One irony here is that Nichol was an amateur archivist as well as an avid collector and packrat. He had worked to build the SFU Nichol fonds – the contents of all but the posthumous deposits probably reflected his wishes much more than the advice of archivists or researchers. He appears to have deposited every surviving scrap of notebook, manuscript and correspondence that he no longer was using in his writing. He had even preserved for Simon Fraser pencilled love-notes on scraps of paper that an embarrassingly despairing 1960s girlfriend had shoved beneath the door of his room. He had spoken enviously of the Olson archives and of its preservation of O’s library. I’d guess that if death hadn’t surprised him he would have arranged to leave a much more extensive archival remnant, perhaps even that seemingly dispersed library, much as he had worked to do at Therafields.
As readers of aka bpNichol will know, a related complication for me was a very non-postmodern belief about biography among some of those who had known him that his childhood, family life, personal life, financial circumstances, and employment life should have no relevance to the story of his literary creations. There were unfortunate events in his past, they thought, that were ‘better’ left unmentioned – even if Nichol himself hadn’t treated them as unmentionables. Like his mother had urged her son, my book should have a neat and sensible haircut. As awareness of my project spread, it became increasingly difficult for me to seek private recollections of such matters, and my gratitude to bp and Simon Fraser for those extensive archival deposits grew.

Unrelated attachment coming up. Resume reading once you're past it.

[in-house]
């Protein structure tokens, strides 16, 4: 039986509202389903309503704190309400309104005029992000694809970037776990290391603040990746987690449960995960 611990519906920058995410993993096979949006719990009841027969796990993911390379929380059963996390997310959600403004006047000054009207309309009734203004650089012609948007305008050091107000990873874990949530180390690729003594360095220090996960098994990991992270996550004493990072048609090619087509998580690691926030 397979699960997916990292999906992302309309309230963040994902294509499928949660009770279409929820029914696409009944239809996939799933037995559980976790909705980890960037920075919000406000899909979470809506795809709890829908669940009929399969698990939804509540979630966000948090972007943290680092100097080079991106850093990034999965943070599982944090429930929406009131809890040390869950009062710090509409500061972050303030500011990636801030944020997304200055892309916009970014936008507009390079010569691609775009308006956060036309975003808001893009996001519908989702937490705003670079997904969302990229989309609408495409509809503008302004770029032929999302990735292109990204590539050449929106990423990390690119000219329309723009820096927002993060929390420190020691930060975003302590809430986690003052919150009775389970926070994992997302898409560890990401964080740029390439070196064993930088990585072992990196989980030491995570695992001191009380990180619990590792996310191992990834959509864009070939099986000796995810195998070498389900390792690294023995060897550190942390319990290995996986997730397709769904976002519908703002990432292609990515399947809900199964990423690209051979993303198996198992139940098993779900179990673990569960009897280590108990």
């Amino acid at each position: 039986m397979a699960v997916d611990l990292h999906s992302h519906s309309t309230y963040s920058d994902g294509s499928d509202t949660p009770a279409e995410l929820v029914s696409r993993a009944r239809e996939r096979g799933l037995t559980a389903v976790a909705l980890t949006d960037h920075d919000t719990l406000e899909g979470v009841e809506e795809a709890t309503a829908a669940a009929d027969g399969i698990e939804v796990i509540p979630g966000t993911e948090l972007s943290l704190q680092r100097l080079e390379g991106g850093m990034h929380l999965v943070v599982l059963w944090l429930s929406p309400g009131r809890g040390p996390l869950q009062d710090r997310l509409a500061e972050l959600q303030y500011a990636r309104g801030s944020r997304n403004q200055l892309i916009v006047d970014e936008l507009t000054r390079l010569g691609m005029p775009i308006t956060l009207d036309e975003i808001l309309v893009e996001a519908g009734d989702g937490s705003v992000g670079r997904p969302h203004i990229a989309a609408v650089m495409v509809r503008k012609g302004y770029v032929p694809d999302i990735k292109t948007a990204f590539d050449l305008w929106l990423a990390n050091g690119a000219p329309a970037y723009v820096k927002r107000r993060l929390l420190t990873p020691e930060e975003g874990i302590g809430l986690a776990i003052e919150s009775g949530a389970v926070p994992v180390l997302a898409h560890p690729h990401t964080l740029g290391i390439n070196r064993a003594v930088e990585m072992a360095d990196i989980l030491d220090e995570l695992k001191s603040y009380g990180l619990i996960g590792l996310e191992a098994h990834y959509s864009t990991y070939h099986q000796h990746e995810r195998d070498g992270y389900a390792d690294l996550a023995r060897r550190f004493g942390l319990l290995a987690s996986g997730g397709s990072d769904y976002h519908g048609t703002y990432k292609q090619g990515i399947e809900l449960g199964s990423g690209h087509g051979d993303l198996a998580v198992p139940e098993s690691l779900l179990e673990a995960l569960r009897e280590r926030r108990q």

Of course it’s not unusual for biographers to run into bourgeois reservations about their research – Ekbert Faas reports encountering something similar in his biography of Creeley, as have scholars who currently work on Lucy Maud Montgomery and at times need the help of her family. My understandings – which I believe Nichol shared – that the self is neither stable nor autonomous, that poetics is not only politics but ethics, and that both the Therafields psychotherapy commune and Nichol’s personal psychological struggle were projects in poetics as much as in psychotherapy – were greeted at times during my research with unhappy incomprehension. That was unfortunate, although it has little to do with official archival collection policies or with who were the various bpNichols. As for the archives themselves, they mostly show what they have come to contain – they may have been shaped partly by oversights and accidents, but the surviving materials are never pained, angered, embarrassed or regretful. In Nichol’s case, none of the deposits appear to have been edited, manipulated or expurgated – most likely not even read or re-read before the deposit. I wished they had been even more extensive, but they were informative interviewees.
I am hoping that some of this material may be able to appear on the new website akabpNichol.